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Follicle stem cells hair restoration trial + Sonicated Platelet Rich Plasma PRP hair treatment


And here’s the qualifier:

For a long time now HT surgeons in the US have been offering what I call “subjective” evidence of how well their procedures work – from actual grafts and FUE to newer treatments like PRP, ACell and “ADSC” injections.

For instance, they say things like this:

  • “Patient feels his hair is fuller and thicker”

  • “Patient is much more satisfied with the way he looks”

  • “Patient feels more confident”

  • “Patient’s hair looks thicker and hairline looks natural”

  • Hair density is increased

Notice that ALL of those kinds of statements are based on visual observation and the opinion of the observer, or else they are hearsay (second-hand) statements.

Or, these HT surgeons will show before-after photos taken from a moderate distance, that only give the viewer a rough idea of how well the procedure worked. These “distance” (or whole head) photos are even more common when a HT doctor is trying to sell people on a new treatment, like PRP. The idea is always to give a “big picture” idea of how well the treatment works. But reports with serious details and specifics – such as actual before and after HAIR COUNTS in a pre-measured area – are never provided.

I think this old marketing tactic the HT industry uses of appealing to broad emotions and desires with vague and subjective indicators, but not providing hard, quantifiable evidence (such as hair counts) has got to be changed.

If these doctors want us to believe these new treatments REALLY work then I am afraid we are now going to have to demand detailed close-up photographs and precisely-measured hair counts – or these doctors should not expect us to believe them at all!


Hi Forhair, thanks for the link but the pictures are really far from any hard evidences.
My apologies if I may sound blunt but in my view , after so many hair regeneration statements made in the past 3-4 years from your clinic I would have expected you would have plenty of before/after photo made at macro levels and with marks (obviously showing also the recipient site).
At this stage I am really wondering what methodology you are using in evaluating such hair regeneration and if you can share with us.
Hopefully , you do not get me wrong because I do really appreciate Dr Cole effort in pushing/testing new protocols but at some point you also have to back up your claims otherwise people will lose the trust in whatever you are saying.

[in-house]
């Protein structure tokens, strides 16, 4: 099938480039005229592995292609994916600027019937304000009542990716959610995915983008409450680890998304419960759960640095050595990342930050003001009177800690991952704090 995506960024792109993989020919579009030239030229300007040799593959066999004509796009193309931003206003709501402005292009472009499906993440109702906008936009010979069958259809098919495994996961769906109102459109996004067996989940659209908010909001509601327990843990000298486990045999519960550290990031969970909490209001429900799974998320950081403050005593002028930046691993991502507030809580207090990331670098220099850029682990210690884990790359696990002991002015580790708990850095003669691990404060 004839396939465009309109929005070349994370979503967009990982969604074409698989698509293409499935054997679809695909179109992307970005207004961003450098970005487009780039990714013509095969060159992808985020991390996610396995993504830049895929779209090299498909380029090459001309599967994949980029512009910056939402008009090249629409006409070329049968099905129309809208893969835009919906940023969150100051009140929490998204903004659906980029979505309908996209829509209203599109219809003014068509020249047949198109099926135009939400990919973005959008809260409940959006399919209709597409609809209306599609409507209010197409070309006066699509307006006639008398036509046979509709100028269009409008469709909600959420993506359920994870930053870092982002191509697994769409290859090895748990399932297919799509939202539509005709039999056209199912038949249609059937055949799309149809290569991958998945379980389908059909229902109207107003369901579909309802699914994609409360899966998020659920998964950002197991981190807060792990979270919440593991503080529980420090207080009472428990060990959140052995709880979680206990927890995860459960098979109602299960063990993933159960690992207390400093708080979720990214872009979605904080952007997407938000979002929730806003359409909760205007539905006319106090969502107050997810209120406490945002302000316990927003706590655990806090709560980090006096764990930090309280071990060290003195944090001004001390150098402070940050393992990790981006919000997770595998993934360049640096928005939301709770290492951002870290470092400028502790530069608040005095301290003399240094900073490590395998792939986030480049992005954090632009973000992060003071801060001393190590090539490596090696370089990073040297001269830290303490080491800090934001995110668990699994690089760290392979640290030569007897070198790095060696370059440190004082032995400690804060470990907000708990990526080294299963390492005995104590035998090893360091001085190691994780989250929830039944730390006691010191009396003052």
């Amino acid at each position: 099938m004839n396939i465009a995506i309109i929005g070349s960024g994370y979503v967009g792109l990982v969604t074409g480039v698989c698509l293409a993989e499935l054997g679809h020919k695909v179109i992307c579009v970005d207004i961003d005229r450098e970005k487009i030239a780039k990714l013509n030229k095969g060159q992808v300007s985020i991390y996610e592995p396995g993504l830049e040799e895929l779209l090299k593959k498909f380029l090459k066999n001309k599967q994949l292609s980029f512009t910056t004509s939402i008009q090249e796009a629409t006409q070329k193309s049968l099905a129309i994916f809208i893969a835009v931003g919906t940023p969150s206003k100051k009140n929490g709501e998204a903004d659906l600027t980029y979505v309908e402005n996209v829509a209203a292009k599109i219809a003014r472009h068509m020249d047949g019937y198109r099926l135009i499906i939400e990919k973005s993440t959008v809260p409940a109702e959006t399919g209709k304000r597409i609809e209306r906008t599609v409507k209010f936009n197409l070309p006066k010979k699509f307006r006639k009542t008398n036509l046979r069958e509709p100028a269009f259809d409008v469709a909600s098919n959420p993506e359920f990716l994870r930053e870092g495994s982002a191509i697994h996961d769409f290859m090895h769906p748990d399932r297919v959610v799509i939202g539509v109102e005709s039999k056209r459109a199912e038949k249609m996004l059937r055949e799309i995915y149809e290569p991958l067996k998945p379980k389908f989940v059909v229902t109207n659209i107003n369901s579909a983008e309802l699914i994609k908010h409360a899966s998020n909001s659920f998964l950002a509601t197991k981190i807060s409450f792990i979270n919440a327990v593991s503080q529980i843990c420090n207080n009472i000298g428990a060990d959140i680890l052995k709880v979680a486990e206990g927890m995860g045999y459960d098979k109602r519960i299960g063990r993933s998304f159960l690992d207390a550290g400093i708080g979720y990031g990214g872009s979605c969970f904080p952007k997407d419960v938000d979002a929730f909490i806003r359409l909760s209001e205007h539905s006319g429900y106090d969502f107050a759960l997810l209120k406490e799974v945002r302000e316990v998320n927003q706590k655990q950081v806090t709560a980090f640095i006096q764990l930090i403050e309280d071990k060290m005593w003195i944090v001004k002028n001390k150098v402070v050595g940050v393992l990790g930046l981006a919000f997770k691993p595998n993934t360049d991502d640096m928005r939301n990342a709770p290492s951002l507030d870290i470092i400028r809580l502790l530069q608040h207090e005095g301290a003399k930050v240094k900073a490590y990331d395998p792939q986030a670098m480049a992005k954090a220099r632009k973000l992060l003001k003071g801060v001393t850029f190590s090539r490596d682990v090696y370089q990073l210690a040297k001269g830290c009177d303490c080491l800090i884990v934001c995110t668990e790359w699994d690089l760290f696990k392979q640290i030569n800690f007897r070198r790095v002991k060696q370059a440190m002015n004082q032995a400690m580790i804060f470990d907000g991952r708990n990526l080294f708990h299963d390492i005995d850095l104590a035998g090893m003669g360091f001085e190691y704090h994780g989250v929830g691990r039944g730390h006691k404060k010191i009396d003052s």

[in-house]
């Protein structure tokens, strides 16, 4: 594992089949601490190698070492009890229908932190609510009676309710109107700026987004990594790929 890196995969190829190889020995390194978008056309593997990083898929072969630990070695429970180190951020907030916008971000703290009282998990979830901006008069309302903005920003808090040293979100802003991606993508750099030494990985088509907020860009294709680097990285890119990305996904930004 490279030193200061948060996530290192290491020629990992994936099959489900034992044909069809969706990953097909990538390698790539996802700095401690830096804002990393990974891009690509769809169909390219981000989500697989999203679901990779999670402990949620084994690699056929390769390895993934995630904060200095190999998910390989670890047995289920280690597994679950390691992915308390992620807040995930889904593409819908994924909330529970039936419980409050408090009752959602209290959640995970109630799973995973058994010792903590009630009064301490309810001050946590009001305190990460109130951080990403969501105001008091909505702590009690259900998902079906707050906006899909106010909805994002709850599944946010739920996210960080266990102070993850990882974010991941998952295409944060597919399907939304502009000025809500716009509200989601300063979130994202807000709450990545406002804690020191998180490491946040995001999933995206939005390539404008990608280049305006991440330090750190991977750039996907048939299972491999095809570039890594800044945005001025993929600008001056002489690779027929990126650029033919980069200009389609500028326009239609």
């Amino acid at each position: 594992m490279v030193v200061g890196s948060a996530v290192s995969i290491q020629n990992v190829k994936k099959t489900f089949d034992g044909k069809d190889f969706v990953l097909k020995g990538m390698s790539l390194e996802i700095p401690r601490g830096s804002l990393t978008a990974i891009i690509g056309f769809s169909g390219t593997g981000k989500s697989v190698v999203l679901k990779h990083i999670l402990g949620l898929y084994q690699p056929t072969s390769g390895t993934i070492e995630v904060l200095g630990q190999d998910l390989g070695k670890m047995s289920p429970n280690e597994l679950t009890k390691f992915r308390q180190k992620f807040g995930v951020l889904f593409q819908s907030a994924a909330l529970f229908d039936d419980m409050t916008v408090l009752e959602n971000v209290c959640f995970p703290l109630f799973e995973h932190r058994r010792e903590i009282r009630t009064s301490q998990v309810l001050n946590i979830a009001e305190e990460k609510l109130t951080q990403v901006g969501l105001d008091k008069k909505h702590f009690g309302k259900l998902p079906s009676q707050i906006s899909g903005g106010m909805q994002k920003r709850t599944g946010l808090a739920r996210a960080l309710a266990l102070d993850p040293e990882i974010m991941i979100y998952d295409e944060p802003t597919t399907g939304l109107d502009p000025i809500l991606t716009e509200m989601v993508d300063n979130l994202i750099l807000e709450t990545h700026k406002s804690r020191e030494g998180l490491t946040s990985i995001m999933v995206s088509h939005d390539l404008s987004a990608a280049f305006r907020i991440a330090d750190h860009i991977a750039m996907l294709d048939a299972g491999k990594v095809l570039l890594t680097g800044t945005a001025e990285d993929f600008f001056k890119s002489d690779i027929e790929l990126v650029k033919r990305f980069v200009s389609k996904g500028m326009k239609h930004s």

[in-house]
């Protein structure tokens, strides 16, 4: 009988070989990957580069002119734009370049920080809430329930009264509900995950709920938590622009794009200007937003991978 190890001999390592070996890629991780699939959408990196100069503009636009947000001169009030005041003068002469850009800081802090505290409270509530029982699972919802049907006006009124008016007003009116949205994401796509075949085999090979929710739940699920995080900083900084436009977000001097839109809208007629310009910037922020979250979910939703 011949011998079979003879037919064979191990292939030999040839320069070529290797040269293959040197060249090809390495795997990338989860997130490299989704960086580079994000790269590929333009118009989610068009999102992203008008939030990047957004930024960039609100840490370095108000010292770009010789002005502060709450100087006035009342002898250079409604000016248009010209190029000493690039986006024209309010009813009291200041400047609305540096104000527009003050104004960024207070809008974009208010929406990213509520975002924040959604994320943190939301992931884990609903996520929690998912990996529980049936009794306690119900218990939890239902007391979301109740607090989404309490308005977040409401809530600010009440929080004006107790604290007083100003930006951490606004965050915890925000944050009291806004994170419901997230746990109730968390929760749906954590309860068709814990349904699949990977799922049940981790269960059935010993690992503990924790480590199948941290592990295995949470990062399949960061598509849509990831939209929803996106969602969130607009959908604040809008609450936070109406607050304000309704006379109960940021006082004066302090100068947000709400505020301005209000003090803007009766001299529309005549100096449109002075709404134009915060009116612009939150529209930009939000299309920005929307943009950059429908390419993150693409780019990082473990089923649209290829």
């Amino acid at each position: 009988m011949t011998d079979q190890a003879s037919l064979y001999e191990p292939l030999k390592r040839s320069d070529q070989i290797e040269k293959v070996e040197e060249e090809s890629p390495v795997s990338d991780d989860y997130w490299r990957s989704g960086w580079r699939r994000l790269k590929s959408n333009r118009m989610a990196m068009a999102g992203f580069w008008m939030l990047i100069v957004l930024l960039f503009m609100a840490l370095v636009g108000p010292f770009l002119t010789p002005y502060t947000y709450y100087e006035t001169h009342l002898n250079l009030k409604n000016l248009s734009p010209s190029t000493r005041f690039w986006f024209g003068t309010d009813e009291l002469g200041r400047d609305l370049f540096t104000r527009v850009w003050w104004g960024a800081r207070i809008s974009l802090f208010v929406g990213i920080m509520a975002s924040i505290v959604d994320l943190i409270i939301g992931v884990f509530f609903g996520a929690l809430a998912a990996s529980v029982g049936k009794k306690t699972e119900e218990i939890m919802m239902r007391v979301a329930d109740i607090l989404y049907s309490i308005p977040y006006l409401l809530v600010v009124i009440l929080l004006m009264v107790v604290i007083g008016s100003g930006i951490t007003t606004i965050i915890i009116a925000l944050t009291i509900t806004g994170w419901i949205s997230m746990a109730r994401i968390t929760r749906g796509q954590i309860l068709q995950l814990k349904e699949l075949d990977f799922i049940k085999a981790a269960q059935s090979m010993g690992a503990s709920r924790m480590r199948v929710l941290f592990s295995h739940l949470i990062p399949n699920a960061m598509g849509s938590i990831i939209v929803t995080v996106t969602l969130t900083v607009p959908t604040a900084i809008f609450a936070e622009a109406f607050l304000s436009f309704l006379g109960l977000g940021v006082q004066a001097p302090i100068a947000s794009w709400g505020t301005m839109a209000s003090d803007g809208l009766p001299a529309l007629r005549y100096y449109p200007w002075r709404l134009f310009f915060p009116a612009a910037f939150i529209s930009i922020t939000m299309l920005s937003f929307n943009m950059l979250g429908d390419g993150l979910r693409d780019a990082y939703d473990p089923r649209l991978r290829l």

Thanks and Best Regards


You are thinking about Kerastem.


I’ve been saying that we are getting follicle regeneration for more than 3 or 4 years using an extracellular matrix in a viscous hyaluronic gel (Agel). The initial study was designed to look at FUE extraction sites. When we did not use the Agel, we found 1% more extraction sites than we recorded. When we used the Agel, we could not locate 49% of the extraction sites. We could not locate these sites often due to improved healing without hypopigmentation. To confirm this, I performed a study where I removed 12 grafts from an isolated area. I found at least one hair regrowing in 5 of the extraction sites. In this study, I covered the extraction sites to prevent the gel from oozing out. Still, some did ooze out. My best guess is that we get at least 1 hair in just over 30% of the extraction sites when we follow a minimum depth approach. When we use a deeper approach, we remove stem cells from the CK15 positive population. The CK15 positive cells generally exist between 0.8 and 1.6 mm deep.

What I am doing to get follicle stem cells is to remove follicles and mechanically separate the cells. Alternatively, we could do this enzymatically. My goal is to obtain 50-micrometer diameter particles, through mechanical separation. These particles are full of stem cells. I then do two things with these follicle stem cells. I add them to my mixture of platelet lysate, which I call cytokine-rich plasma, and I add them to my Agel. Incidentally, I also prefer to obtain some adipose cells with the follicles I remove from the donor area. I do not place any hope for Kerastem. The injection plane is too deep and these adipose cells are too far withdrawn from the scalp hair or hair in general to make a difference. However, there is hope for micro fat transfer where we harvest adipose from the area of the hair follicles. We plan to offer this later in the year.

Last week, we began adding microparticles to our platelet lysate and we will soon add them to the follicle stem cells because microparticles have been shown to help in the culture of follicle stem cells. The goal with the microparticles in platelet lysate, which is pure growth factors, chemokines, and cytokines, is to get a sustained release of these growth factors in addition to the initial burst. The platelet lysate has 5 to 8 times the concentration of specific growth factors. We found that these elevated levels of growth factors initiated early regrowth of grafts with up to 99% in the growing phase at 4.5 months and 80% at 3.5 months. We want to determine the advantages of not only an initial burst but also a sustained release.


@forhair @Dr_Cole

Not sure how I missed this, but this before and after photo from Dr. Cole looks encouraging.


  1. The caption says “2 months results following injection of follicle stem cell”, does it mean this is a pure stem cell treatment and none of PRP or Acell was involved ?

  2. Is this is an alopecia areata patient?

  3. No pre-shaving of the area that was treated with stem cell injection?